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The Meaning Of Faith In The Wake Of Tragedy

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Chris Smith

Leaders from several faith communities were part of a vigil at the Guardian Angel Cathedral Monday night.

In the wake of Sunday’s tragedy, many people in the community turn to faith for their own comfort and for support.

It almost feels a familiar rhythm of grief when a tragedy of this magnitude occurs: Religious leaders, politicians, and public figures emerge to offer thoughts and prayers to those afflicted. 

Candlelight vigils and prayer groups have taken place all week here in Las Vegas – as well as around the country – giving citizens the chance to voice support for the victims and their families. 

So what role do faith communities play for people, and what role should faith leaders take for people?

On what they thought when they first heard the news:

Fahima Khalaf: “I saw that it was happening at Route 91 and I was so worried and I said ‘please don’t let it be a Muslim.’ Our community has dealt with so much. We’re working so hard to fight biases and racists and prejudice – so please don’t let it be a Muslim and then I remembered that I had friends that were there at the festival and I was texting them, ‘are you okay.’

We were in shock, disbelief, and worry. It was just awful."

Rabbi Sanford Akselrod: "My wife tapped me on the shoulder and said I think there is something going on that you should know about. From that moment on, off and on all night long, I just kept waking up, getting an update. It seemed like there were dozens of people hurt, but 20 people killed and the numbers just kept going up from there.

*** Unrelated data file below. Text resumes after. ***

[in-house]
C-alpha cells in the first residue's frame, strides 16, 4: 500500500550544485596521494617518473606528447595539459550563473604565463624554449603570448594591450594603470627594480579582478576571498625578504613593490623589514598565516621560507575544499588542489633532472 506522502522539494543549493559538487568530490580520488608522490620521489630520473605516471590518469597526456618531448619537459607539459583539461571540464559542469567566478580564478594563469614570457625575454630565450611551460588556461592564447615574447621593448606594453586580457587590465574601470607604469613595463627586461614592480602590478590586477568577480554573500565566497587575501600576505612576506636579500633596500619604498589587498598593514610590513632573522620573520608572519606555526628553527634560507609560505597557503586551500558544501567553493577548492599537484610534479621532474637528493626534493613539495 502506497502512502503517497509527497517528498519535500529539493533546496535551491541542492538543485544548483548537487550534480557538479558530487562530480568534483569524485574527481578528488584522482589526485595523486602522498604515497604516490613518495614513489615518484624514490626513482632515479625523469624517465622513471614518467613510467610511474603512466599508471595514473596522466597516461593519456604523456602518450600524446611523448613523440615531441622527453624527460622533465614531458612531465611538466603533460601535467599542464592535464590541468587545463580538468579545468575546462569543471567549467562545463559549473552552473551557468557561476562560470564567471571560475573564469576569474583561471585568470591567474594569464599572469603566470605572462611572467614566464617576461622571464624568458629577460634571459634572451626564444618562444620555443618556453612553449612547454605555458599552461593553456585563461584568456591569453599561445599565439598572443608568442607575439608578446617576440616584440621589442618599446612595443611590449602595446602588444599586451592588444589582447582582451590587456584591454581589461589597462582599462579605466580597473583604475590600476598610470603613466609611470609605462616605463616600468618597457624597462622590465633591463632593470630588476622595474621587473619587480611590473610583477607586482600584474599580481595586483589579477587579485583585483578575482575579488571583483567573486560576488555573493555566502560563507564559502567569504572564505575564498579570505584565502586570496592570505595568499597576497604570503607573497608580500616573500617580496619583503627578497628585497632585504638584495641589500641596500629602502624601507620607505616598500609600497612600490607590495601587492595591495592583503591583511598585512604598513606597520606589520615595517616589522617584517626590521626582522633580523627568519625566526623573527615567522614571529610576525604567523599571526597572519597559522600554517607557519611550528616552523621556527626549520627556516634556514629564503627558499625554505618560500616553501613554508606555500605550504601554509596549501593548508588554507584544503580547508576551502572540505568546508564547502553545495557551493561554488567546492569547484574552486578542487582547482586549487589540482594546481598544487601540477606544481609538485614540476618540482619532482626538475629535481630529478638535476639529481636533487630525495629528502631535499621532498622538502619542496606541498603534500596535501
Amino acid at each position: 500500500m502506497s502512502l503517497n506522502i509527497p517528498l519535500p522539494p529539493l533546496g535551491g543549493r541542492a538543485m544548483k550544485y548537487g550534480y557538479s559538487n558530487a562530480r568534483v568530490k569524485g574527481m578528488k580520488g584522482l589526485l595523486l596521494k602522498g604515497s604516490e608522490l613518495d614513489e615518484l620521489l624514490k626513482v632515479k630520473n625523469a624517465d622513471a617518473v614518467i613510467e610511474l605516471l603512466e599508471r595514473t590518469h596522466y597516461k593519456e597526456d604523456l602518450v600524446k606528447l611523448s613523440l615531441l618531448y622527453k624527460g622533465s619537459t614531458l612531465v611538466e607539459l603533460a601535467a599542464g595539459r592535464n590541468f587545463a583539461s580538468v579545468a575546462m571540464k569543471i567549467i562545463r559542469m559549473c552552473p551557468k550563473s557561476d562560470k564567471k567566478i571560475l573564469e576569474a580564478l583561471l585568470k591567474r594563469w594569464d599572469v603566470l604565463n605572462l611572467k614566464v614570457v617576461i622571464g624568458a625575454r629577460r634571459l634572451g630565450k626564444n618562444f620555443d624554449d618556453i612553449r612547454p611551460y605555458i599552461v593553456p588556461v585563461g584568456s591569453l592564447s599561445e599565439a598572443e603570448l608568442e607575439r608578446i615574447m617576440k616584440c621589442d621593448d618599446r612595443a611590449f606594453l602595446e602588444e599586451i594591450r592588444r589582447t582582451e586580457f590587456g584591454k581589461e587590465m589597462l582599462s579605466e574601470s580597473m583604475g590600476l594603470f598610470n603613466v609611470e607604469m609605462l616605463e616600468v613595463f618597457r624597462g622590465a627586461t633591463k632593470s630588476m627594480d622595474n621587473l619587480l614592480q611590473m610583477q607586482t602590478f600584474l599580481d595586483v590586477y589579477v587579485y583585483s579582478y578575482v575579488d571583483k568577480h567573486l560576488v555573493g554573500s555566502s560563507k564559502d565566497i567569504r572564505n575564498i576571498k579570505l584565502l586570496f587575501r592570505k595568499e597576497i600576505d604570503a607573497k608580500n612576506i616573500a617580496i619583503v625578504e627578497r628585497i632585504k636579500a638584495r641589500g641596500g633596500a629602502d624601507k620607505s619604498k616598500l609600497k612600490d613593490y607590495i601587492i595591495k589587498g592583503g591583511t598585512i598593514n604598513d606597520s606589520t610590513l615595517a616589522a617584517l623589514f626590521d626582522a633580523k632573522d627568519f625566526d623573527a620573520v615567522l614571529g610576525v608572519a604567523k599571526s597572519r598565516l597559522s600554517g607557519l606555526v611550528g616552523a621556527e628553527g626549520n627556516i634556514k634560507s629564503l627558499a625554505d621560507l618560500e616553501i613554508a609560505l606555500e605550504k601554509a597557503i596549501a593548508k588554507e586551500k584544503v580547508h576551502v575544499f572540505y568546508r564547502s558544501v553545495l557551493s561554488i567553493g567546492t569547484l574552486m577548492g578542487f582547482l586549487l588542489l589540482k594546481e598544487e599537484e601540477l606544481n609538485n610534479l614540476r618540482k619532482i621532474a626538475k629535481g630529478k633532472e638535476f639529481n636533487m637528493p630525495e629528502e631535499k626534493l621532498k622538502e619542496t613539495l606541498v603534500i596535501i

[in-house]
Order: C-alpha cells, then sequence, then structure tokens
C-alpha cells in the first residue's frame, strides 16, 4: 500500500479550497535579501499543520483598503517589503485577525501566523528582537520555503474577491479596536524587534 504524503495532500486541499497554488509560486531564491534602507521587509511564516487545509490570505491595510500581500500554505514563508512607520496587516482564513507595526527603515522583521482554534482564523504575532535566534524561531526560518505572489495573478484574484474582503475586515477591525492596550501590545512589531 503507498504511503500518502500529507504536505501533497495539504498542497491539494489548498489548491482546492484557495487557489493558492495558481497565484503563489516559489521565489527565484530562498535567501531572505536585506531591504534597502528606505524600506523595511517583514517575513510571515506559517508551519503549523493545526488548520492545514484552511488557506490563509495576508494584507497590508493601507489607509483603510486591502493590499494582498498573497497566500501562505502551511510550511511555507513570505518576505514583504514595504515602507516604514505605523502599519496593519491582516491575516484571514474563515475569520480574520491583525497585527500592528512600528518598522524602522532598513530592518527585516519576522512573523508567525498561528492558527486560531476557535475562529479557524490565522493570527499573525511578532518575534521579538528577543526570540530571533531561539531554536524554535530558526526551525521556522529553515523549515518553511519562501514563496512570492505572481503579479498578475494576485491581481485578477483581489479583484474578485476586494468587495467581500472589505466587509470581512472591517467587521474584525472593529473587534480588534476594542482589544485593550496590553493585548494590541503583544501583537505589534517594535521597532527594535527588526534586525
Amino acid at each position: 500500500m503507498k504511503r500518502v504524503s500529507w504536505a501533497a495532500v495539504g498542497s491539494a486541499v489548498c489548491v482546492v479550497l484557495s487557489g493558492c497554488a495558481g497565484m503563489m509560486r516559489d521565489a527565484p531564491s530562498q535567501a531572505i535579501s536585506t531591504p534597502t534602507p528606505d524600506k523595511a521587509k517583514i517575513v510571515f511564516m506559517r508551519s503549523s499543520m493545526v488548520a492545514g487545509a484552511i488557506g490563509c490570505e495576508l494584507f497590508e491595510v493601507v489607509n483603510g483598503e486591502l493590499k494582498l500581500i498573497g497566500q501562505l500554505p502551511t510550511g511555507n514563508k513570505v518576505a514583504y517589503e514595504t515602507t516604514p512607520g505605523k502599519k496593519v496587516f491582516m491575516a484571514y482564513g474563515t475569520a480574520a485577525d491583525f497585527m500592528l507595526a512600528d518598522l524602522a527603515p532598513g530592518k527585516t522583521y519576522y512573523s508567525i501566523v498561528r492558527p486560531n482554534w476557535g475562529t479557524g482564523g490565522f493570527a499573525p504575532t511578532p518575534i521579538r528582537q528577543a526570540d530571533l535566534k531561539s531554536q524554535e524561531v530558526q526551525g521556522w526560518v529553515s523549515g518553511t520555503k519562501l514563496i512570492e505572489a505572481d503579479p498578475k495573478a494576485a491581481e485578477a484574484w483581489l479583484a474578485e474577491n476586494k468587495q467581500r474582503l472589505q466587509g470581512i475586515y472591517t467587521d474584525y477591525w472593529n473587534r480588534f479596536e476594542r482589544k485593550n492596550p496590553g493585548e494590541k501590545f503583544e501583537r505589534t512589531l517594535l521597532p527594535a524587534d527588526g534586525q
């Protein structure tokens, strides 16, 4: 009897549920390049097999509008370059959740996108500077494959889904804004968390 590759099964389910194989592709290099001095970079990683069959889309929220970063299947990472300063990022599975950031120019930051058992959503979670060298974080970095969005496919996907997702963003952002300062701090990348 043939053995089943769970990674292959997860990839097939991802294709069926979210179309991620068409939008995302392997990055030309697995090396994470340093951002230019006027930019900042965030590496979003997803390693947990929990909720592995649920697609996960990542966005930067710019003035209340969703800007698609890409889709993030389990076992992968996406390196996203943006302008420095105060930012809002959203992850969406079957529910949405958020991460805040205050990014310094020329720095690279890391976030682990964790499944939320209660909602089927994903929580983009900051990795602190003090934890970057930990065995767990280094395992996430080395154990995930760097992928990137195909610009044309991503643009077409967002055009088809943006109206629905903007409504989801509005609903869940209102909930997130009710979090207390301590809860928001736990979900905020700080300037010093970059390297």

I kept thinking this is going to be something we haven’t seen before and we’re going to need to respond because I know personally I’m feeling something and I know others are going to be feeling the same thing."

Marvin Gawryn: "I woke up at 6 a.m. Monday morning and I had text from a good friend of mine asking about how I was reacting and if I was safe and if my family and friends were safe. I had no idea what she was referring to. I wasn’t aware of the situation.

I jumped into the middle of it and it quite intense."

Pastor Ralph Williams: "It took place for me at 3:45 a.m. I received a call from someone who was on the East Coast and they woke me up and they said, ‘Pastor Ralph, what are you going to do about the situation that took place last evening,’ And as I was getting out of bed, I was turning the TV on to try to figure out what had happened.

Immediately, I went into shock and I went into fear. I had what I call the ‘Jonah Spirit.’ I did not want to go to Nineveh and I was trying to find a way not to, but I was quickly given in to the heavenly vision and obeyed and knew I had to do something to get involved in bringing a sense of peace and comfort and healing into our community." 

On turning to faith in times of crisis:

Rabbi Akselrod: I think as people as people go through various stages – understanding or denial or grief  - whatever those stages are, there is a moment where they turn to religion and community for a sense of strength for a re-affirmation of hope in the face of evil and sense of healing.

Gawryn: “What’s really remarkable about an event like this is and for us as religionists – people of faith  - it puts you immediately into the middle of the largest questions that religions deal with: our mortality. Because when we see something like this, we think, ‘what if I had been there? What if my friends were there?’ It makes very vivid the immediacy of the fact that we’re here for a short time and we can go anytime. What is the larger picture that we’re part of? Where are we going? And how do we deal with death?

On what they are going to say to their congregation:

Pastor Ralph: “The focus of the message that we’ll be giving on Sunday will be dealing with hope, will help individuals to understand that God is really a very present help, even in the midst of the struggle of trials and tribulations.